The EU General Court has found that the European Union Intellectual Property Office was right to dismiss a trademark held by Austria’s Gall Pharma on account of its similarities to Pfizer’s Viagra.

In a ruling on 3 May, the court rejected Gall’s appeal against EUIPO’s findings that “Styriagra”, its line of blue sugar-coated pumpkin seeds, bore sufficient similarity to the name of the famous erectile dysfunction treatment for consumers to connect the two products and create the potential for Gall to eat into Pfizer’s market share.

Gall’s application for a trademark for the name Styriagra was published in October 2013, prompting Pfizer – which has held a trademark for Viagra since 1998 – to file a notice of opposition two months later. While the opposition was initially rejected, Pfizer successfully appealed the decision with EUIPO, which rejected Styriagra’s mark in June 2016.

In its decision, EUIPO’s Fifth Board of Appeal noted that there was a degree of similarity between Styriagra and Viagra, and that the significant reputation of the latter extended beyond its target audience “to the whole population of the European Union”. This strong reputation coupled with the overlap between the relevant consumer base of the goods meant that consumers, particularly in Austria, would make a connection between the two products, and that there was a “high probability” that Styriagra would be able to take unfair advantage of Viagra’s profile.  

The Austrian company claimed that the impression given by the two names was “substantially influenced” by differences at the beginning of the words and that differences in their length and number of syllables also argued against them being confused.

The court, however, backed the board’s findings that differences at the beginning of the words weren’t sufficient to offset the identical sounds at the end. The court pointed out that the fact that consumers normally attach more significance to the beginnings of words wasn’t enough to invalidate the principle that assessments of the similarities between trademarks “must take into account the overall impression given by them.”

Gall also argued that the board had mischaracterised Viagra’s reputation among the general public, which it said would only be aware of the product by hearsay, and claimed the relevant public for assessing its reputation was the doctors that prescribe it and, indirectly, men suffering from erectile dysfunction.

The court, however, found that “due to advertising campaigns and wide press coverage” of Viagra and its effects between 2001 and 2013, it was widely known to the general public. It added that Gall had waited until the hearing of the case to dispute the reputation of Viagra, and pointed out that EU case law held that no new pleas could be introduced in the course of proceedings unless they were based on new issues that came to light during the proceedings. The court also noted that Gall’s “hearsay” argument was in any case irrelevant to the purposes of assessing Viagra’s reputation.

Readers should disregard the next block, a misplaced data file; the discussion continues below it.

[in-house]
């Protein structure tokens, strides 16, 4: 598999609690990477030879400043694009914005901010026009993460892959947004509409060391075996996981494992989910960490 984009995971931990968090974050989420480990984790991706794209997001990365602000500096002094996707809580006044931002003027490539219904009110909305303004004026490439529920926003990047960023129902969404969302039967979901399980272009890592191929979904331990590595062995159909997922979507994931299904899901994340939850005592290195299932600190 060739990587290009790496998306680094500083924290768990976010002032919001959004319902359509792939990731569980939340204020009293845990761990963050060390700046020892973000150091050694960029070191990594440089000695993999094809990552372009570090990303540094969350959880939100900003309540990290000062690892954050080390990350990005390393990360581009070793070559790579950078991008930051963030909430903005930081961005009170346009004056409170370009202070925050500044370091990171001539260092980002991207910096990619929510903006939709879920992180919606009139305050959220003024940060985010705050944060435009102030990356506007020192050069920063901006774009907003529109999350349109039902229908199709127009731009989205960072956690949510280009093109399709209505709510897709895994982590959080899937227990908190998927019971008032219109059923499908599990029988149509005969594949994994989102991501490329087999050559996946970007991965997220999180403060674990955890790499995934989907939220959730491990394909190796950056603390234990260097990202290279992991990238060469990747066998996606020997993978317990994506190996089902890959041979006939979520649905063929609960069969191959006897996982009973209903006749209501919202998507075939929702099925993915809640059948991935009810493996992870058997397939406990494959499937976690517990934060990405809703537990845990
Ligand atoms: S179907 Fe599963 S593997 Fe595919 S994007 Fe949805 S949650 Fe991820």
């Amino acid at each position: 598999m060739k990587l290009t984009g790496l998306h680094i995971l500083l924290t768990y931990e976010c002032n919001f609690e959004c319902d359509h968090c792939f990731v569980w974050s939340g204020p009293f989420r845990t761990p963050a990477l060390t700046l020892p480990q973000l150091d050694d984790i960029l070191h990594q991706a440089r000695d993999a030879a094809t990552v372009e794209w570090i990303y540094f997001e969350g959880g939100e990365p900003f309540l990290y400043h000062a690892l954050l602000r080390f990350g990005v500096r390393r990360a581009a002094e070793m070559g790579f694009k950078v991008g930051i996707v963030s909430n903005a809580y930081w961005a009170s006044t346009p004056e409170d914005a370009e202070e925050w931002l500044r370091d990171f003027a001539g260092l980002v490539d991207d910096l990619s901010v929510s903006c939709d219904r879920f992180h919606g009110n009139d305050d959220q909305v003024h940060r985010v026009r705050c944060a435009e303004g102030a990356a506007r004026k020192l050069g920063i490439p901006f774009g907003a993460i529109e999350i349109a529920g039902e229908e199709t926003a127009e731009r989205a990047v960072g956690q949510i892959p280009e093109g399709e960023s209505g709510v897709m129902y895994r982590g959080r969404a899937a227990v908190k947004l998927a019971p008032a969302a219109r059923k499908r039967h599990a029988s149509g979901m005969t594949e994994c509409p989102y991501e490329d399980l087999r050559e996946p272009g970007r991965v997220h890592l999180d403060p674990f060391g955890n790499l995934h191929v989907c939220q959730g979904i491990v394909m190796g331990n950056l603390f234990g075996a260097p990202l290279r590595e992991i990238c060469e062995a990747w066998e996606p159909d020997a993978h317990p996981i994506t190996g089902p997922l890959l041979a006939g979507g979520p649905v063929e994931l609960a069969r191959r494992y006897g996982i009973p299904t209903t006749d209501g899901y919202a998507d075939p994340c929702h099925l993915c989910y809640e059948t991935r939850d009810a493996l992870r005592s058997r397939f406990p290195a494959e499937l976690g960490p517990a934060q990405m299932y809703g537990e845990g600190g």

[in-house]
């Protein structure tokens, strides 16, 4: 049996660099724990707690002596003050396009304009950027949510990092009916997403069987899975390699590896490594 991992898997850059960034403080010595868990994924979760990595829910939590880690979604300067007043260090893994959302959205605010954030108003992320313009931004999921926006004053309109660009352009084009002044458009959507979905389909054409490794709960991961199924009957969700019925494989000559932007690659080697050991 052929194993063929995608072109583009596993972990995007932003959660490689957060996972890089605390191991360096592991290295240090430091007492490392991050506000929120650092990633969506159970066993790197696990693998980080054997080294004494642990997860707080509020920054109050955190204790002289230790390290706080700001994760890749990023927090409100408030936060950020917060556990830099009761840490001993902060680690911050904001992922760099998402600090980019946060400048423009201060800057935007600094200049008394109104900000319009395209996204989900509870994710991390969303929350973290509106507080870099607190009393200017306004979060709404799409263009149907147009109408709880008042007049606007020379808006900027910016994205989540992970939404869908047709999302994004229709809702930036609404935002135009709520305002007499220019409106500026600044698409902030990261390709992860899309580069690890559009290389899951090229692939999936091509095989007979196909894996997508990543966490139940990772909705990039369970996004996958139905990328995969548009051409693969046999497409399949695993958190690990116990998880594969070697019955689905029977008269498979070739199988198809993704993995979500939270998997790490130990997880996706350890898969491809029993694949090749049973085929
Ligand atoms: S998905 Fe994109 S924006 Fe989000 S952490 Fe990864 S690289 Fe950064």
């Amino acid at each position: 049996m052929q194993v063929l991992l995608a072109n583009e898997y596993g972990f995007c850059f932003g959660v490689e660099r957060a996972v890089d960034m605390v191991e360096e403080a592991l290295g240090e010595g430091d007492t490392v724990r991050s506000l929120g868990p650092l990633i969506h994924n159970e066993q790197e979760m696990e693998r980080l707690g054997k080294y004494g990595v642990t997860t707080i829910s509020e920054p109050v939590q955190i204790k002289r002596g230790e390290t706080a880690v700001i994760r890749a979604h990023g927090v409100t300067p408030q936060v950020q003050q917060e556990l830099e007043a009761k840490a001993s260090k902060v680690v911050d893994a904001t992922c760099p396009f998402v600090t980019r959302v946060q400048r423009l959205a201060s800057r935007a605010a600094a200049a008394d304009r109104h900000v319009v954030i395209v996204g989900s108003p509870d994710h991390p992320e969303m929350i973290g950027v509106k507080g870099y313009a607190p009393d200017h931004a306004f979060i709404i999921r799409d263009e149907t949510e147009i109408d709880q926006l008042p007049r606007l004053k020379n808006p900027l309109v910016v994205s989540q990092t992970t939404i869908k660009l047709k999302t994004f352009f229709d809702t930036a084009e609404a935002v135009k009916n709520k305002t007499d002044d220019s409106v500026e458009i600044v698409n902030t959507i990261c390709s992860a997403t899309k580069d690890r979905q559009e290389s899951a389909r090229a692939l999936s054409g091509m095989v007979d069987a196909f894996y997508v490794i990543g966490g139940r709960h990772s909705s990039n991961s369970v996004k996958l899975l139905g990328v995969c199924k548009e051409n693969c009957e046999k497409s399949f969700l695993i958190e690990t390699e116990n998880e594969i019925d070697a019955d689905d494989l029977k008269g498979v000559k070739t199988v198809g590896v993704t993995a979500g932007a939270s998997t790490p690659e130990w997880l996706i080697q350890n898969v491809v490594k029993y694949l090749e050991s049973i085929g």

Gall further claimed that, even in spite of Viagra’s reputation, it was unlikely that  either the alleged relevant public for the drug or the general public would infer a link between the two products on account of their inherent differences.

The court, however, gave weight to the board’s findings that “the aphrodisiac properties attributed to certain dry and preserved fruits and vegetables are capable of giving rise to an association” between the products. Gall, in its application, conceded that rumours of the aphrodisiac effects of pumpkin seeds are “widespread”, but submitted that they were unfounded. Nevertheless, the board found, and the court upheld, that an association with Viagra on this basis remained possible.

As to the question of unfair advantage, the court found that, despite the differences in the products themselves, Viagra “could see its image of improving sexual potency transferred to the applicant’s goods.” The court found that the name Styriagra could be read as a play on Viagra by combination of the name of the Austrian region where it is manufactured – Styria – and the soundalike suffix “agra”, leading consumers in the country to be particularly likely to infer a link between the products.

The question of whether Styriagra would actually deliver aphrodisiac effects was irrelevant, the court said. “What matters is that the general public with an average degree of attention will be inclined to purchase them thinking that it will find similar qualities, such as an image of improving sex life, owing to the transfer of positive associations projected by the image of the earlier mark”.

The court dismissed Gall’s arguments in full and ordered it to pay the costs of the proceedings.

In the EU General Court

Gall Pharma v EUIPO

  • Judge Guido Berardis
  • Judge Dean Dean Spielmann
  • Judge Zoltán Csehi